How to remove bacteria in purified laboratory water

How to remove bacteria in purified laboratory water

Purified water is a critical resource for clinical and biomedical laboratories for a range of applications. In each case, consistent and high-water quality is crucial for conducting reproducible and comparable tests.

Even though ultra-pure water provides an extremely harsh environment for bacteria, they can still colonise the internal crevices within clinical water purification equipment. Species such as Ralstonia pickettii, Sphingomonas paucimobilis and Caulobacter crescensus are commonly found in purified clinical water. What’s more, even trace levels of microbial cells can be problematic for the clinical lab technician.

Microorganisms and bacteria – impurities in water
To avoid metallic re-contamination of the water, clinical water purification systems are constructed using plastics and, where these materials are in contact with water, bacteria can use them as a carbon food source. When they die, the bacteria release further contaminants into the water.

If this bacterial growth is not monitored, it can cause significant difficulties in the day-to-day operation of the clinical laboratory. Once started, bacterial contamination may propagate rapidly throughout the water purification system and can eventually lead to the formation of biofilms, which are difficult to remove.

Furthermore, the bacteria themselves are not the only problem. The bacteria also produce endotoxins and nucleases.

Endotoxins are fragments of Gram-negative cell membrane that are released during bacterial cell metabolism and are also produced at the death of Gram-negative cells. They are powerful immune stimulants.

If, in clinical settings, they are injected into the bloodstream of a patient, they can increase body temperature and may even lead to Gram-negative sepsis and death.

Nucleases, meanwhile, are present in the cells of living organisms and play a number of roles in the replication of deoxyribonucleic acid (DNA) and its translation into proteins.

There are two types, DNase and RNase, which degrade or destroy DNA and ribonucleic acid (RNA) respectively.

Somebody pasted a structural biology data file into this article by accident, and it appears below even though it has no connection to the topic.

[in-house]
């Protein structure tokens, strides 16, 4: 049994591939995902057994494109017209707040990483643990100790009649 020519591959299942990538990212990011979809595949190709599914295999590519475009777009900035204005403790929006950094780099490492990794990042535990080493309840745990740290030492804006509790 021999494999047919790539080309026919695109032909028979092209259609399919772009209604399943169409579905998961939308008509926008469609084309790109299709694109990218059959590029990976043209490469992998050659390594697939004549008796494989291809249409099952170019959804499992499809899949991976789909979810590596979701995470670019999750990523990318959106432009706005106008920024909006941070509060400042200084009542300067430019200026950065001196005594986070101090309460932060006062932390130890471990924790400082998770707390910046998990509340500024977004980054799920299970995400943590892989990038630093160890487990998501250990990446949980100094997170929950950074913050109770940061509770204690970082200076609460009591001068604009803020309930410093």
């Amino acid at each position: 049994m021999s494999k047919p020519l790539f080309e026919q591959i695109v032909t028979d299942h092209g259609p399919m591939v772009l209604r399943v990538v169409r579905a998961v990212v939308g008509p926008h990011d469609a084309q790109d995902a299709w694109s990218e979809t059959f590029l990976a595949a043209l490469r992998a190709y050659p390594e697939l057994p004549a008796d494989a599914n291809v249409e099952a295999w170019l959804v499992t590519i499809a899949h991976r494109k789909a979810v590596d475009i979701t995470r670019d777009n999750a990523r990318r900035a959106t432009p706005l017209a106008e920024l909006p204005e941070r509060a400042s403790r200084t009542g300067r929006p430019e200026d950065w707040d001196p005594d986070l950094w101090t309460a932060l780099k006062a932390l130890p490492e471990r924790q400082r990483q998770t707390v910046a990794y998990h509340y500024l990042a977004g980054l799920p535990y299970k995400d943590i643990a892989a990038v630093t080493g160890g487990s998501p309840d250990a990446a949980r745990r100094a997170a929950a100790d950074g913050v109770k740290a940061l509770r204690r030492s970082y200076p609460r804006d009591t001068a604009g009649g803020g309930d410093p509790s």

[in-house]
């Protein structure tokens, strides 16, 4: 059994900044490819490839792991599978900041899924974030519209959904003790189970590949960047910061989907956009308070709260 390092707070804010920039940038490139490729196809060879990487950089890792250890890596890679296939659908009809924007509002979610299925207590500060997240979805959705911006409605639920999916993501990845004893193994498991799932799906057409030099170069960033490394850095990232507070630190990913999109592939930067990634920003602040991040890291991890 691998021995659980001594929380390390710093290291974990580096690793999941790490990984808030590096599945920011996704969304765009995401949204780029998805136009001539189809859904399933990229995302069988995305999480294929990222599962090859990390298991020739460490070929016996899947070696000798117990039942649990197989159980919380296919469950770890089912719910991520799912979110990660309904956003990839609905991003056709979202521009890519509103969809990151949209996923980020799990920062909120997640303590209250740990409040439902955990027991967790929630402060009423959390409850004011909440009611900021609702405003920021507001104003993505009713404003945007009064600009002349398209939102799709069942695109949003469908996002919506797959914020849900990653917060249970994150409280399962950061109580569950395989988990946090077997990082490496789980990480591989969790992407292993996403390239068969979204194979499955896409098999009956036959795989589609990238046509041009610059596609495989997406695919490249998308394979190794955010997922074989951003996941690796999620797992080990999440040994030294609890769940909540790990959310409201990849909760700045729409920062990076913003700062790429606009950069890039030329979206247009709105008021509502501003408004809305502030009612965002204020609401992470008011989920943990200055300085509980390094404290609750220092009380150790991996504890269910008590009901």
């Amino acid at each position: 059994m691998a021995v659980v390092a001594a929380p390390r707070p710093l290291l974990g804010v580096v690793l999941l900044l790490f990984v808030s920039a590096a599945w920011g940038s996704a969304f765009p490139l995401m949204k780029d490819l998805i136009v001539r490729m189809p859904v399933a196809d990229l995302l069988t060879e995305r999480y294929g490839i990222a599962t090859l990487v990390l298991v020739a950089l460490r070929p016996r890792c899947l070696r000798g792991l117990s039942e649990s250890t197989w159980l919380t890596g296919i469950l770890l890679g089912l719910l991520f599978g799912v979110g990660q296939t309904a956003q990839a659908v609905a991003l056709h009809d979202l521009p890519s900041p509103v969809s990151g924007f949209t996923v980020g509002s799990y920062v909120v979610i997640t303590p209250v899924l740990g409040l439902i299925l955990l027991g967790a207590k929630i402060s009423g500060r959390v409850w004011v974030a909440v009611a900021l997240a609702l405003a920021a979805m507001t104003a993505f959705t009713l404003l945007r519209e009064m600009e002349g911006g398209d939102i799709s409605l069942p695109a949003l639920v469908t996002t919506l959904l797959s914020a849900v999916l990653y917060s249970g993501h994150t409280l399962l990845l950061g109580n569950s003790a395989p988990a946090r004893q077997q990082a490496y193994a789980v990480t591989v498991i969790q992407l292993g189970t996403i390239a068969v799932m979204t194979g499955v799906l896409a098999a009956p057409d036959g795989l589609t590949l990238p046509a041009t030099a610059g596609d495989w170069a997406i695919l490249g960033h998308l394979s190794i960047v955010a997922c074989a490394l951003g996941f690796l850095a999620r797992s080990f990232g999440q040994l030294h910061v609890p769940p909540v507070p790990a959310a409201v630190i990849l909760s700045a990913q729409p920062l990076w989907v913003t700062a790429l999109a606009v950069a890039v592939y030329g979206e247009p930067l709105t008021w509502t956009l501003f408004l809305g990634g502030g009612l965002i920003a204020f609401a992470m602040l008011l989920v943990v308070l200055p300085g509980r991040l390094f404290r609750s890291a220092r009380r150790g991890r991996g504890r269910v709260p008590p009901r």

Any clinical laboratory technique where water or made-up reagents will come into contact with DNA or RNA can be affected by nucleases in the water. These include gel electrophoresis, polymerase chain reactions, hybridisation probing, northern and southern transfers and DNA sequencing.

Microbial control in purified water systems
Minimising microbiological activity in purified water can represent a major challenge. Conventional clinical water purification systems employ a combination of sub-micron membrane filters and low-pressure mercury UV lamps to disrupt the DNA of bacteria, viruses and protozoa, which stops them from reproducing.

Although this approach can eliminate more than 99 percent of all bacteria, the filters and lamps are generally embedded within each water purification unit and can be remote from the point at which purified water is dispensed.

Every time the dispense valve is opened there is a risk that environmental airborne bacteria can enter the upstream pipework, where it can quickly replicate and contaminate future samples.

Solving the problem
Light-emitting diode (LED) lamps can be used to disrupt the bacteria with ultraviolet (UV) radiation. In an industry-first, SUEZ Water Purification Systems (formerly Purite) has located miniature LED lamps within the dispense head of its stand-alone clinical water purification system, eliminating bacterial at the point of use.

This is the first time such technology has been used in this way and has a number of important benefits over conventional systems.

In particular, by removing the need for mercury lamps it makes maintenance far simpler, while eliminating the need for the special handling and disposal of each lamp, owing to their fragile construction and the potentially toxic chemicals they contain.

By contrast, LED UV lamps are small, easy to install during manufacture and simple to replace. Mercury lamps also require up to 15 minutes to warm-up before they become effective, whereas LEDs provide an immediate response. The latter also use far less power and do not heat up while in use.

This crucial innovation provides peace of mind to clinical laboratory technicians on the validity and reliability of their samples.

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